China quietly took control of Italian military drone maker, WSJ says

People’s Liberation Army honor guard soldiers perform the flag-raising ceremony in Tiananmen Square on New Year’s Day January 1, 2021 in Beijing, China.

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Two Chinese state-owned companies took control of an Italian manufacturer of military drones more than three years ago via an offshore company – without the knowledge of Italian and European authorities, the Wall Street Journal reported on Monday.

Offshore company Mars (HK) Information Technology has started the process of transferring technical and intellectual property from Alpi to a new production site in China, according to the report.

Mars bought a 75% stake in Italian drone maker Alpi Aviation in July 2018 for 4 million euros, or $ 4.6 million, the Journal reported. Mars also invested an additional 1.5 million euros in Alpi – an amount which Italian police described as a significant overpayment, according to the report.

Italian authorities are investigating the 2018 deal, including whether Alpi should have informed the Italian government of the sale of the stake, as well as whether Alpi transferred the technology and started production in China, according to the report.

Police concluded that Mars was a shell company linked to two Chinese state-controlled companies, according to the Journal.

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March was recorded in Hong Kong just two months before the Alpi deal, according to the report. He added that police traced Mars ownership of Alpi to China Railway Rolling Stock Corp or CRRC – a large Chinese state-owned railway company – and an investment group controlled by the Wuxi municipal government.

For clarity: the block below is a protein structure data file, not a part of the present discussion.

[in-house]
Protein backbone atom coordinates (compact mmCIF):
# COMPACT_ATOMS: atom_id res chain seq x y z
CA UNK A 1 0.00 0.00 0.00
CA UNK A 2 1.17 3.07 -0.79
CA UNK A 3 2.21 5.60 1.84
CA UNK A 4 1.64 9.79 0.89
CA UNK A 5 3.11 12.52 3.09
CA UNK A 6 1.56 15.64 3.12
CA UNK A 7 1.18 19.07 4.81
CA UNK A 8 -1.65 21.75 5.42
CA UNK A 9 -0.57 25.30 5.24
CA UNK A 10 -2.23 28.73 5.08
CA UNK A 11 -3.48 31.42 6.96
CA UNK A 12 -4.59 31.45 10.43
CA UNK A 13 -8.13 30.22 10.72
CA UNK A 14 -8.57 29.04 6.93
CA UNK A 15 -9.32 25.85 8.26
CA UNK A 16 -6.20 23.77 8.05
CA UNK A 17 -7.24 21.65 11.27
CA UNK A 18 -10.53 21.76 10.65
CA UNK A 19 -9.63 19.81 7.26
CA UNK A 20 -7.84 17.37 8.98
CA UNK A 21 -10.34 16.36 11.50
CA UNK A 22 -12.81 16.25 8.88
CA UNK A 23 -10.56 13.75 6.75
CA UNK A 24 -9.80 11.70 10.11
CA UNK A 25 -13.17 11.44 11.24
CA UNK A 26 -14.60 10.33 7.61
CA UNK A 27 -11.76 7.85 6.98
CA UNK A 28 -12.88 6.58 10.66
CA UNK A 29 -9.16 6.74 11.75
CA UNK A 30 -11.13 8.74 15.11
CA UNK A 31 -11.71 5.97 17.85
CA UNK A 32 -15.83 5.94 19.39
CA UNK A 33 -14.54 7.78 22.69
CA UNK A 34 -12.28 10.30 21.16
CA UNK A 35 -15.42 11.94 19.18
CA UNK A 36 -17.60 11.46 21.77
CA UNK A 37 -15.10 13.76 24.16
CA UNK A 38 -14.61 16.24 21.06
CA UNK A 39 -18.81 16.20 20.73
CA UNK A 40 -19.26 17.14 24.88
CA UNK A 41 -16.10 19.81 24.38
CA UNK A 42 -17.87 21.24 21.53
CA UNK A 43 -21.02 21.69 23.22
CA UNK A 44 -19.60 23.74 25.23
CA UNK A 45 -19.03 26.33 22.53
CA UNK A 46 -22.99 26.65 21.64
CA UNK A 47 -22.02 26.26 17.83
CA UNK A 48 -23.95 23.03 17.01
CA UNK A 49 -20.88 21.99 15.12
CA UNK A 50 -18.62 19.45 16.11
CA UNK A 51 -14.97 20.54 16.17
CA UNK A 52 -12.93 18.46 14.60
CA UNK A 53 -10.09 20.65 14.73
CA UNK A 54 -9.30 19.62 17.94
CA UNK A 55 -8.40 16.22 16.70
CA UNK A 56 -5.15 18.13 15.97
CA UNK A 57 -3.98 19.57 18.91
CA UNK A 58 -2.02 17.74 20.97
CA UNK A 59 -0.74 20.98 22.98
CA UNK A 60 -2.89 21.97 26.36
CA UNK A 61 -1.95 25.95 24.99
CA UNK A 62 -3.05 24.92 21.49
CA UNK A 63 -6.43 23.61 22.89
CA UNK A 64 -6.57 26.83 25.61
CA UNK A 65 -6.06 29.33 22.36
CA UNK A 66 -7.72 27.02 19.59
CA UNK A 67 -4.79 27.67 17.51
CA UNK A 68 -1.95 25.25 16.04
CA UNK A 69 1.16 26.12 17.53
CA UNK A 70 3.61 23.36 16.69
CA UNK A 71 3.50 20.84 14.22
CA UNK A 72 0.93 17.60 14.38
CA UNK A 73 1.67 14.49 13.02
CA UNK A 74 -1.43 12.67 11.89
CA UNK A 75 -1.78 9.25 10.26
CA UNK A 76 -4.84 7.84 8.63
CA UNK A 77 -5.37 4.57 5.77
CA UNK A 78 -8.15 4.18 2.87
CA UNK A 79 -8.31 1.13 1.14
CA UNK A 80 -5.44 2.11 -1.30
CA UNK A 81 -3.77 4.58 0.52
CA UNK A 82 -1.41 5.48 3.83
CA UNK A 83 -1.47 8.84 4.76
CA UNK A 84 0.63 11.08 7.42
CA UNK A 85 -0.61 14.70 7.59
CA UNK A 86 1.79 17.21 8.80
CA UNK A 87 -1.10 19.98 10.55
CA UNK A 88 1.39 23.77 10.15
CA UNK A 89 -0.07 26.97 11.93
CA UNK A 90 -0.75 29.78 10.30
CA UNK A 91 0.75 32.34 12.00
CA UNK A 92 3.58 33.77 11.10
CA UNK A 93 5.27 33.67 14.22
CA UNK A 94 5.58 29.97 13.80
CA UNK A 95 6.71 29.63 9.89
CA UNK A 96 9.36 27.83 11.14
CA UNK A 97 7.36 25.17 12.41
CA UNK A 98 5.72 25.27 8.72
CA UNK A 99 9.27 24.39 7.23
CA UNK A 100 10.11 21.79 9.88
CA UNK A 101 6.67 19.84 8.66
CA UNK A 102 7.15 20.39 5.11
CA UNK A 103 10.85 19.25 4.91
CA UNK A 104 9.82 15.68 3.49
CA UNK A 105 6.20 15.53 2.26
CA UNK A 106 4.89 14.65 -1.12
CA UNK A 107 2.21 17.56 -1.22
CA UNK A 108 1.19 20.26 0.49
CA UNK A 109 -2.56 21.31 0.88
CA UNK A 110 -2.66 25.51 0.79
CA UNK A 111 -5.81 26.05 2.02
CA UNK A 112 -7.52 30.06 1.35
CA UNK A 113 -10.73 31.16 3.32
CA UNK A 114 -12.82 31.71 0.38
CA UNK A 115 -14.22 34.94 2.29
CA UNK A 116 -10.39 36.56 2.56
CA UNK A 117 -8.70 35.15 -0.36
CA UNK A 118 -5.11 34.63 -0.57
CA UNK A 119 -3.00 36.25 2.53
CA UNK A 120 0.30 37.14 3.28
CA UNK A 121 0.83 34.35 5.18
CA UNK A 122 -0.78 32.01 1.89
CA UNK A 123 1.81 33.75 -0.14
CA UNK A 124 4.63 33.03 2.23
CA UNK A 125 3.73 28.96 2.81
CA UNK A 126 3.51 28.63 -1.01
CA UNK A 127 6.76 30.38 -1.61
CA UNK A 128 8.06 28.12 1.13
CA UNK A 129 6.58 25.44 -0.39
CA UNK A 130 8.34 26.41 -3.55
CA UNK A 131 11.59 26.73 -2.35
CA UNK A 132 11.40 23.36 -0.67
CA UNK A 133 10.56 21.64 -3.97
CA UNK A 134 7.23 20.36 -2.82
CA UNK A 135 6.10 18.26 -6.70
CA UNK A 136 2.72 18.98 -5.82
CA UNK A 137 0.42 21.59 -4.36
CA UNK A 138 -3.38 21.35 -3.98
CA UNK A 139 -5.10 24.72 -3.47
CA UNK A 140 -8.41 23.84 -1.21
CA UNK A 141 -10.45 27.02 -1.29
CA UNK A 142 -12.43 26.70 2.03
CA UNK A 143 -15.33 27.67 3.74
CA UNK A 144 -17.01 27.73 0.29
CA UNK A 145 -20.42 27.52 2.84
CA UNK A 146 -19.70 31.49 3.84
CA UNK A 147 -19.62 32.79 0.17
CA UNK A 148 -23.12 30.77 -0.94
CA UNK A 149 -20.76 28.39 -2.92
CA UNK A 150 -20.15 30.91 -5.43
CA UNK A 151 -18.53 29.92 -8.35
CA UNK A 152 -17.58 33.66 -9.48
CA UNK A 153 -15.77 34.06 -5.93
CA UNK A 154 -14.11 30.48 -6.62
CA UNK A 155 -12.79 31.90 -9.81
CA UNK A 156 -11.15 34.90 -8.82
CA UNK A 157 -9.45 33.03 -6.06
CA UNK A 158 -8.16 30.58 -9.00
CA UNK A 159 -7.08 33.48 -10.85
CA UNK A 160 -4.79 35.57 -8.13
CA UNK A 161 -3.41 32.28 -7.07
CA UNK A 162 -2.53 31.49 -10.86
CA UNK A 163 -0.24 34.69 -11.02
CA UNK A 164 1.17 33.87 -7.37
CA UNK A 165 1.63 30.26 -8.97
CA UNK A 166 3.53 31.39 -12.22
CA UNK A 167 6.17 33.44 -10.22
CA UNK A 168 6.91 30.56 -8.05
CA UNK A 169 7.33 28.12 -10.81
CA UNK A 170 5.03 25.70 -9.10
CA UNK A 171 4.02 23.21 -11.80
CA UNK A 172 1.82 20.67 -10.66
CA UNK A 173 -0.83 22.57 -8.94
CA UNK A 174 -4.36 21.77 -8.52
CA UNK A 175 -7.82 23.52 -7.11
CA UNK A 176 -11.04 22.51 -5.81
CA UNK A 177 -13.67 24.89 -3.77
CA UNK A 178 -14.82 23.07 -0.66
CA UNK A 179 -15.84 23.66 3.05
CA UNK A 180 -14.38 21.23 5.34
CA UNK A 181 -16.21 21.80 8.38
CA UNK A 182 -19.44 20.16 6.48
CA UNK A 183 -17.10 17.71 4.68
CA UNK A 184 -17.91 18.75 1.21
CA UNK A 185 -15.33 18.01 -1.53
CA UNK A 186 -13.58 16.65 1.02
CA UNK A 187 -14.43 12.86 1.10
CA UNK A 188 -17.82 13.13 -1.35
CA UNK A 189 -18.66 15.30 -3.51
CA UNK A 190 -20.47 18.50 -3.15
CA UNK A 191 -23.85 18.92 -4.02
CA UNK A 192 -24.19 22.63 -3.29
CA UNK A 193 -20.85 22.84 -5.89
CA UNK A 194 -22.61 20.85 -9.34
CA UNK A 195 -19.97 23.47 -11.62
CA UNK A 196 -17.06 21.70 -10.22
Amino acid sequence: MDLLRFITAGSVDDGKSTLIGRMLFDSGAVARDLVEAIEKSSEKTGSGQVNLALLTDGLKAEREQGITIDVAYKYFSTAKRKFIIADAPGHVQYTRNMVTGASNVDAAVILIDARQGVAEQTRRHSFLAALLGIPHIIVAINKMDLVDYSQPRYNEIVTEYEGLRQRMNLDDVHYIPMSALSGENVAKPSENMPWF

Wuxi is a city close to Shanghai. A Reuters report in September identified the investment group as China Corporate United Investment Holding.

Alpi had supplied drones used by the Italian Air Force in Afghanistan, according to the report.

At the time of publication, Alpi and CRRC had not responded to CNBC’s request for comment on the report. Mars and the Wuxi investment group could not be reached for comment.

The Journal, citing a statement by Alpi, said the Italian drone maker has denied breaking laws on the transfer of strategic information and technology out of Italy. The company also said its sale of stake was transparent and carried out at true value.

European companies are generally required to report relevant foreign takeovers to authorities, for example when transactions involve security, according to the Journal report.

The Italian government has the right to veto takeovers by non-EU buyers in sectors deemed strategic such as defense and communications, according to the report.

To learn more about the Alpi Aviation investigation, read the full article on the Wall Street Journal.